Skip to main content

The disproportionate rise in COVID-19 cases among Hispanic/Latinx in disadvantaged communities of Orange County, California: A socioeconomic case-series

Our take —

This was a case series study of COVID-19 patients and was available as a preprint. Thus, it had not yet been peer-reviewed. Investigators found that as time went on, Hispanic/Latinx patients from low income communities were increasing at a faster rate than any other demographic. These findings coincided with an increase in residents from areas with limited education, low health insurance coverage, and higher household density. These results are “hypothesis generating” as they allow other investigators to examine how these variables are associated with racial disparities in the COVID-19 pandemic with more robust samples. However, it should be noted that the over-representation of Hispanic/Latinx patients could be due to other factors aside from COVID-19 transmission dynamics (e.g. the study geographic setting).

Study design

Case Series

Study population and setting

This study followed 154 COVID-19 patients at the University of California Irvine Medical Center (UCI) in Orange County, California from March 12 to April 22, 2020.

Summary of Main Findings

The racial and economic profile of patients changed over the follow up period. Hispanic/Latinx patients residing in census tracts below the median income were admitted to UCI at an exponential rate over the study period (rate = 55.9%, R2= 0.9742). Other racial groups (White, Asian, and Black) did not see a significant growth. Patients residing in census tracts with higher household sizes and higher mean percentage of residents with no college degree, and no health insurance increased. A given patient’s census tract mean proportion of residents working from home also decreased over the study period.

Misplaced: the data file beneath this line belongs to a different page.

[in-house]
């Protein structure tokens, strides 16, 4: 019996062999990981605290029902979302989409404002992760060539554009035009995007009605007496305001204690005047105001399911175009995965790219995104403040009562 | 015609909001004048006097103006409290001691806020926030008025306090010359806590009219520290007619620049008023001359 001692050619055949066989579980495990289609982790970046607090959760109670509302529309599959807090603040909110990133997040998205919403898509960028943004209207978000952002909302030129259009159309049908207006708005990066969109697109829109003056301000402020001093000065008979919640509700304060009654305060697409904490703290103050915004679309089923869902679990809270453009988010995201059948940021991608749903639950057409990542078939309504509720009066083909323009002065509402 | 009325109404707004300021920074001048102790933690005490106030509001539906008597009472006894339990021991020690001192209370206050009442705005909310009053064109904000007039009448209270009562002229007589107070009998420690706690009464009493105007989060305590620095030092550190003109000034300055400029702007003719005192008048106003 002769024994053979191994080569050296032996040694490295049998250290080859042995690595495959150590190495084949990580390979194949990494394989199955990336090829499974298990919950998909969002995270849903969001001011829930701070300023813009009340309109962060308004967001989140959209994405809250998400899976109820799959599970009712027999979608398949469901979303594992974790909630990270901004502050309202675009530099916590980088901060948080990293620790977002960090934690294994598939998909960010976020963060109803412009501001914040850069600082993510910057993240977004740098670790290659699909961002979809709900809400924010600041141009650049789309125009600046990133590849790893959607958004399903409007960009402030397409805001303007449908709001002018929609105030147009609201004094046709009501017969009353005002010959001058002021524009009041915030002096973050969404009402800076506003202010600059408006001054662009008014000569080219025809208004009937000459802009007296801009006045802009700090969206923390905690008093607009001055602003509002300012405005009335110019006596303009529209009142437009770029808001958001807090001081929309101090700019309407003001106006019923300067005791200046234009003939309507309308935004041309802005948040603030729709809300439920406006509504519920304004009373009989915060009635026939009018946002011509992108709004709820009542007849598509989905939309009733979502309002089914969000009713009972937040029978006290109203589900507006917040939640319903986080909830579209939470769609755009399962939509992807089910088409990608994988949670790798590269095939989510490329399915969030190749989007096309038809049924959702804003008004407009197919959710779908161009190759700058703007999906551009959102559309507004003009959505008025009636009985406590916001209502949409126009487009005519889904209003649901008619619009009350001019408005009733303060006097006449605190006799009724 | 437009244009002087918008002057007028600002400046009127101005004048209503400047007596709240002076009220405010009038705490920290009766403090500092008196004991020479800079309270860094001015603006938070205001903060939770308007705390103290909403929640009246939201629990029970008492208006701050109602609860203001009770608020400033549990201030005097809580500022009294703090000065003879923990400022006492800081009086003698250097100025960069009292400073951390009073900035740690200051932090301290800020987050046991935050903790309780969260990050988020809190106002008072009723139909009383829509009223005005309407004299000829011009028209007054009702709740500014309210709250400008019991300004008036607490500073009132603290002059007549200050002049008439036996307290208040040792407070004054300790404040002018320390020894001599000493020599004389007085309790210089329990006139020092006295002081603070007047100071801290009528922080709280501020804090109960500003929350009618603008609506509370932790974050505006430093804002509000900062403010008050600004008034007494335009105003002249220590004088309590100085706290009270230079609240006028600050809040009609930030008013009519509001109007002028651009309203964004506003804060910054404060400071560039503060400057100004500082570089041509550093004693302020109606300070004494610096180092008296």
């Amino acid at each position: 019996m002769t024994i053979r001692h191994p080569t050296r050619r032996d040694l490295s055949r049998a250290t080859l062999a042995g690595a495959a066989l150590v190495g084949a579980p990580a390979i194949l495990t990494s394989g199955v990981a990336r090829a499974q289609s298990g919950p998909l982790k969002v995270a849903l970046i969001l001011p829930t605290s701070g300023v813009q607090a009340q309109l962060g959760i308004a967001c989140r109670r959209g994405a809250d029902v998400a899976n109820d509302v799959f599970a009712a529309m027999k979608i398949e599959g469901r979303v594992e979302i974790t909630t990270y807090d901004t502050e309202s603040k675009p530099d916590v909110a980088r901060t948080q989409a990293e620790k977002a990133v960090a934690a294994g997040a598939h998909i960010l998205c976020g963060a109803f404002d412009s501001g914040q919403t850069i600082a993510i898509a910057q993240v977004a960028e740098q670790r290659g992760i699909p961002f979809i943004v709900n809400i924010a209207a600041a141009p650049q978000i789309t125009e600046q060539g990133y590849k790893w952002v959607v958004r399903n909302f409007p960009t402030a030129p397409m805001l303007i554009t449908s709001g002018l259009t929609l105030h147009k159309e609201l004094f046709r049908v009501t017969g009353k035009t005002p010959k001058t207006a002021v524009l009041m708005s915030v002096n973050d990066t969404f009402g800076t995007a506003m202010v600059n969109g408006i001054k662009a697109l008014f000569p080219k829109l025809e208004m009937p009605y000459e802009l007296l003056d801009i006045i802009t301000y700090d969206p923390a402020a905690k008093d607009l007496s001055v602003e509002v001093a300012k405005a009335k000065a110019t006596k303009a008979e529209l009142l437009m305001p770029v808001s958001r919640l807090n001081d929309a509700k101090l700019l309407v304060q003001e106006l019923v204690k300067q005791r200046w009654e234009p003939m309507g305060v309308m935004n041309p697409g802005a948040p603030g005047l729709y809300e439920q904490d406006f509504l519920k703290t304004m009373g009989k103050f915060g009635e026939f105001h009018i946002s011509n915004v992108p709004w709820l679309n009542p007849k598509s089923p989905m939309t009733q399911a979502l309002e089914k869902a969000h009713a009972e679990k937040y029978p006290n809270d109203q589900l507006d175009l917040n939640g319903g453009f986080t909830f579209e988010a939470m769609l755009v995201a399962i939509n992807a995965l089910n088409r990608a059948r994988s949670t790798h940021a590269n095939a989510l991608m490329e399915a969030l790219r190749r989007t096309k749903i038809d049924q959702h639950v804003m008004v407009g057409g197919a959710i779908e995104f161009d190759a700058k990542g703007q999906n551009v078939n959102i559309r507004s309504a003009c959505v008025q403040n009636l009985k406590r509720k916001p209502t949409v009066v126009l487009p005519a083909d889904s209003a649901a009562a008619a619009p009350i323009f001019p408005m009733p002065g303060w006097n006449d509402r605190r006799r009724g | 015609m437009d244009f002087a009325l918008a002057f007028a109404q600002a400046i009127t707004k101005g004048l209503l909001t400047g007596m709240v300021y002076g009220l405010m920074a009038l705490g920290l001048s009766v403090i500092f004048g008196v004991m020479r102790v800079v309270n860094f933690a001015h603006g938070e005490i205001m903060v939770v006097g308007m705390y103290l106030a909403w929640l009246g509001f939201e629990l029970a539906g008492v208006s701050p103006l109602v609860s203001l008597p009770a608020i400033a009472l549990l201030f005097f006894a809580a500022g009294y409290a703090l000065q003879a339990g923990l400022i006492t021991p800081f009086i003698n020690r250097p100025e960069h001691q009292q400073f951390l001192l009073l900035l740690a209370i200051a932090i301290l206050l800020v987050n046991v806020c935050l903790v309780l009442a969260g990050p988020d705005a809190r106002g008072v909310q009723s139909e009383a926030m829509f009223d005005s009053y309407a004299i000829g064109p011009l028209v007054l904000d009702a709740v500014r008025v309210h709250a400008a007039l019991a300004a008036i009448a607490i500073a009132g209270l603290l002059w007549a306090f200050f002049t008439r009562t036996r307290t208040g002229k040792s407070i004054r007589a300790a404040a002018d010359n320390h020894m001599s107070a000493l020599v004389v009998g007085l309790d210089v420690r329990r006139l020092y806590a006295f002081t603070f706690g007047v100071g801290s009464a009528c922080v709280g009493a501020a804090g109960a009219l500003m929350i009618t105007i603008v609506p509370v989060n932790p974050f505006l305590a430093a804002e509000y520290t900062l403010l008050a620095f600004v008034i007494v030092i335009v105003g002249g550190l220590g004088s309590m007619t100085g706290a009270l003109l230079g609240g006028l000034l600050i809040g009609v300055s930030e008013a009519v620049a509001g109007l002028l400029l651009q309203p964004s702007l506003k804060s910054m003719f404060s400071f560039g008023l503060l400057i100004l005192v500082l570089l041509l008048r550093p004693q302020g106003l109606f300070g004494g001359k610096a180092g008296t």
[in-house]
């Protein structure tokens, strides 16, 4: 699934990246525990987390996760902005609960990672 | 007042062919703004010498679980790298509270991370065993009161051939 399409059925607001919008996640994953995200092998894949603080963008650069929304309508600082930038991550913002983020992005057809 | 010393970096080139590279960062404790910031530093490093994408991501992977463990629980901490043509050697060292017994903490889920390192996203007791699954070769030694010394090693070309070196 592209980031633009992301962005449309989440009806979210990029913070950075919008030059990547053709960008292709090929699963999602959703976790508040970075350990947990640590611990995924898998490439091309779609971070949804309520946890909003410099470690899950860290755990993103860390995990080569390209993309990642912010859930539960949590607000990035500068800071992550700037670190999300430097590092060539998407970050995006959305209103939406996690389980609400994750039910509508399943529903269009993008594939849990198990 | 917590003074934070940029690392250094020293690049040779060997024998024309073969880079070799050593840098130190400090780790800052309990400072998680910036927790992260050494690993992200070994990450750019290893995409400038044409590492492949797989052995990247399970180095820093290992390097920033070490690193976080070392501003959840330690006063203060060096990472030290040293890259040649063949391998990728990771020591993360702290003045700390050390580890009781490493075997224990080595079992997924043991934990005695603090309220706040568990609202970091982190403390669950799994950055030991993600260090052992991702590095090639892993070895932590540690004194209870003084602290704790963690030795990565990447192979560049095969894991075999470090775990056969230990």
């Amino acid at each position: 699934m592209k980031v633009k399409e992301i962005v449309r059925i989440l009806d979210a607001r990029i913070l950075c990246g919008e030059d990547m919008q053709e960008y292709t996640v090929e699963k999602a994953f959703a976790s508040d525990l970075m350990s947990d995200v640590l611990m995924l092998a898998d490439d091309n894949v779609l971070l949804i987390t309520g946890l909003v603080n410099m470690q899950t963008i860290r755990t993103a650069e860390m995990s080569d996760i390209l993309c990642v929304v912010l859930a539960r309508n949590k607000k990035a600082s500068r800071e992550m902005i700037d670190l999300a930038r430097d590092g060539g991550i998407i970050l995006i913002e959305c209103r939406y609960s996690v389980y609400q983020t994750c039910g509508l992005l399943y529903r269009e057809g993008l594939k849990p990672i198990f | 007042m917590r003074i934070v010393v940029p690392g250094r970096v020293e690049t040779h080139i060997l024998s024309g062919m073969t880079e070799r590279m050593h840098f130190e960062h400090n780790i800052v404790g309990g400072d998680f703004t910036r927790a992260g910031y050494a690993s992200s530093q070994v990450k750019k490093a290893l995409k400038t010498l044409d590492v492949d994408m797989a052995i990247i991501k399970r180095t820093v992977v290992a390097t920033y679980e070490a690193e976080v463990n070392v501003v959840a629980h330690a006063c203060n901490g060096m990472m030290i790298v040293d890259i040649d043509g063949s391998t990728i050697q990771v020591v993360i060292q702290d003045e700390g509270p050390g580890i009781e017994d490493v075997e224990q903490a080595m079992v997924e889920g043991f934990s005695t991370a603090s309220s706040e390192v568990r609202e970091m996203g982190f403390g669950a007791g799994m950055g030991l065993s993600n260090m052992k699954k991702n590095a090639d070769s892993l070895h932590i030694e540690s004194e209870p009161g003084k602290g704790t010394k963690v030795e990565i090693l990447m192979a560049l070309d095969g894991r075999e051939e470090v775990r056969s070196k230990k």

Study Strengths

A strength of this study is that it includes both neighborhood and individual level variables to help predict the difference in the racial/ethnic distributions of the patients at the beginning of the period vs. the end of the period.


There was a small proportion of some racial groups at the beginning of follow up, so it is unclear if similar growth grates would occur in other populations (e.g. there were 4 Black patients total). It is also not clear if the community level factors overlapped with the individual level factors (i.e. if there was an increase in patients from crowded housing, was this see among Hispanic/Latinx specifically or in general). Also, some of the results could be indicative of the demographics that UCI already typically serves (i.e. predominantly Hispanic/Latinx, low income, etc.) independent of COVID-19 transmission rates as well as potential selection bias.

Value added

This study is one of few studies that provide predictive factors for racial/ethnic disparities in COVID-19 transmission and deaths.

This review was posted on: 6 July 2020